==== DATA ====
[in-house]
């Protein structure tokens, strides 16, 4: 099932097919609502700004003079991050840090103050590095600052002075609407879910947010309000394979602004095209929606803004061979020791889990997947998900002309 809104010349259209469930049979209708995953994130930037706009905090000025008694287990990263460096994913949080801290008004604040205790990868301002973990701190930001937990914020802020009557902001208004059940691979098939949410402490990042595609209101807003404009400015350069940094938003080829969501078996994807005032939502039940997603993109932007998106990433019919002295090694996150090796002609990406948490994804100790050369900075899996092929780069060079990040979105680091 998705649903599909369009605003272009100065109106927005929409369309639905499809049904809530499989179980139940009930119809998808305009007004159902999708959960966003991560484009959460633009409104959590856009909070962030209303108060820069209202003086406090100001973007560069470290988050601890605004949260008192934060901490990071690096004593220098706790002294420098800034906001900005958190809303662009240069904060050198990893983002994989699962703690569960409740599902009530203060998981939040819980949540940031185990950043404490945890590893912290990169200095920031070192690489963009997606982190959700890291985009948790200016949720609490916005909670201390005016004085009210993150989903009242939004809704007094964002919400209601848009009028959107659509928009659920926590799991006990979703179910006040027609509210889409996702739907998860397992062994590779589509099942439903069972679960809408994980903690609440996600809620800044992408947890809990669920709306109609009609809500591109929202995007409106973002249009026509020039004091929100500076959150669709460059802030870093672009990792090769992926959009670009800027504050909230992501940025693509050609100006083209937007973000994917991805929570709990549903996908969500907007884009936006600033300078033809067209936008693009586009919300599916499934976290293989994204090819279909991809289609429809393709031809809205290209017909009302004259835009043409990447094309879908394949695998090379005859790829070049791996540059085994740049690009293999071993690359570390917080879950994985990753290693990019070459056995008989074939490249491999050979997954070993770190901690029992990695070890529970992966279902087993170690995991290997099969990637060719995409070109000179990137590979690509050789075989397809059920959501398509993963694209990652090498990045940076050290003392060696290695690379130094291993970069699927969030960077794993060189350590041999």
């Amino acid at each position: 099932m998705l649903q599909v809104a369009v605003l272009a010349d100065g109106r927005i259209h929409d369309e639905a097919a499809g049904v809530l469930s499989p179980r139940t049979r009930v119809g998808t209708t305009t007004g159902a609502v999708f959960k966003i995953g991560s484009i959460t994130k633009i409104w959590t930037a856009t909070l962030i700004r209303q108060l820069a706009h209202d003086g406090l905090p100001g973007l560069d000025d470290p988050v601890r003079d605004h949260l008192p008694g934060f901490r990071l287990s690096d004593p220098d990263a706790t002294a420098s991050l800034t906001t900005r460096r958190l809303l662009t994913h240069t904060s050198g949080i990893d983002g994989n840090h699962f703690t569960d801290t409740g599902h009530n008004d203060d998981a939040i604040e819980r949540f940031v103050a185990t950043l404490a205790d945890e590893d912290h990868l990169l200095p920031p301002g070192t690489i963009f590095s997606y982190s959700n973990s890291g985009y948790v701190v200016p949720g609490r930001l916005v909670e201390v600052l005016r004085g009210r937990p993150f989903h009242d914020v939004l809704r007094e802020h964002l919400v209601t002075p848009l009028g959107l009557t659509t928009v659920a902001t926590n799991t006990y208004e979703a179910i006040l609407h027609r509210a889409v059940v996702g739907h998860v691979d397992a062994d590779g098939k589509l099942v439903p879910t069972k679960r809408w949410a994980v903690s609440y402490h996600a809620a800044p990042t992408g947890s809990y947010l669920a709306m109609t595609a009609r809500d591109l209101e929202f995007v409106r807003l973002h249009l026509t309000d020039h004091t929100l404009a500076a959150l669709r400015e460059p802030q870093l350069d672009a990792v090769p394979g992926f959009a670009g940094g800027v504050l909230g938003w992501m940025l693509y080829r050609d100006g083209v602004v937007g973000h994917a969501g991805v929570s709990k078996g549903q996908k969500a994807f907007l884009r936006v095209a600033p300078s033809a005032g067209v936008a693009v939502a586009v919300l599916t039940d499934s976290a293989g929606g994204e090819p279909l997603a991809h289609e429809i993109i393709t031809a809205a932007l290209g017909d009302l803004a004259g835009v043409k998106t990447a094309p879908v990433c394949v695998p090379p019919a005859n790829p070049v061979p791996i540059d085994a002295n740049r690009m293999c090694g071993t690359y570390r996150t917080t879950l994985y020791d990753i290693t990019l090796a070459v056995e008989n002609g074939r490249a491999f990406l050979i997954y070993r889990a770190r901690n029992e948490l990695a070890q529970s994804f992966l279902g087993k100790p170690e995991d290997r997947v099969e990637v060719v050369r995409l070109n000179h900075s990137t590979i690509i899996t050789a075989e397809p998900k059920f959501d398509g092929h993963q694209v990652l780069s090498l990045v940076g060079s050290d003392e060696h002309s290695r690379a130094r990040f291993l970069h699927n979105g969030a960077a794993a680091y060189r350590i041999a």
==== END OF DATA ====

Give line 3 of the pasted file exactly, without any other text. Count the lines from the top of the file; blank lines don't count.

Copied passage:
């Amino acid at each position: 099932m998705l649903q599909v809104a369009v605003l272009a010349d100065g109106r927005i259209h929409d369309e639905a097919a499809g049904v809530l469930s499989p179980r139940t049979r009930v119809g998808t209708t305009t007004g159902a609502v999708f959960k966003i995953g991560s484009i959460t994130k633009i409104w959590t930037a856009t909070l962030i700004r209303q108060l820069a706009h209202d003086g406090l905090p100001g973007l560069d000025d470290p988050v601890r003079d605004h949260l008192p008694g934060f901490r990071l287990s690096d004593p220098d990263a706790t002294a420098s991050l800034t906001t900005r460096r958190l809303l662009t994913h240069t904060s050198g949080i990893d983002g994989n840090h699962f703690t569960d801290t409740g599902h009530n008004d203060d998981a939040i604040e819980r949540f940031v103050a185990t950043l404490a205790d945890e590893d912290h990868l990169l200095p920031p301002g070192t690489i963009f590095s997606y982190s959700n973990s890291g985009y948790v701190v200016p949720g609490r930001l916005v909670e201390v600052l005016r004085g009210r937990p993150f989903h009242d914020v939004l809704r007094e802020h964002l919400v209601t002075p848009l009028g959107l009557t659509t928009v659920a902001t926590n799991t006990y208004e979703a179910i006040l609407h027609r509210a889409v059940v996702g739907h998860v691979d397992a062994d590779g098939k589509l099942v439903p879910t069972k679960r809408w949410a994980v903690s609440y402490h996600a809620a800044p990042t992408g947890s809990y947010l669920a709306m109609t595609a009609r809500d591109l209101e929202f995007v409106r807003l973002h249009l026509t309000d020039h004091t929100l404009a500076a959150l669709r400015e460059p802030q870093l350069d672009a990792v090769p394979g992926f959009a670009g940094g800027v504050l909230g938003w992501m940025l693509y080829r050609d100006g083209v602004v937007g973000h994917a969501g991805v929570s709990k078996g549903q996908k969500a994807f907007l884009r936006v095209a600033p300078s033809a005032g067209v936008a693009v939502a586009v919300l599916t039940d499934s976290a293989g929606g994204e090819p279909l997603a991809h289609e429809i993109i393709t031809a809205a932007l290209g017909d009302l803004a004259g835009v043409k998106t990447a094309p879908v990433c394949v695998p090379p019919a005859n790829p070049v061979p791996i540059d085994a002295n740049r690009m293999c090694g071993t690359y570390r996150t917080t879950l994985y020791d990753i290693t990019l090796a070459v056995e008989n002609g074939r490249a491999f990406l050979i997954y070993r889990a770190r901690n029992e948490l990695a070890q529970s994804f992966l279902g087993k100790p170690e995991d290997r997947v099969e990637v060719v050369r995409l070109n000179h900075s990137t590979i690509i899996t050789a075989e397809p998900k059920f959501d398509g092929h993963q694209v990652l780069s090498l990045v940076g060079s050290d003392e060696h002309s290695r690379a130094r990040f291993l970069h699927n979105g969030a960077a794993a680091y060189r350590i041999a």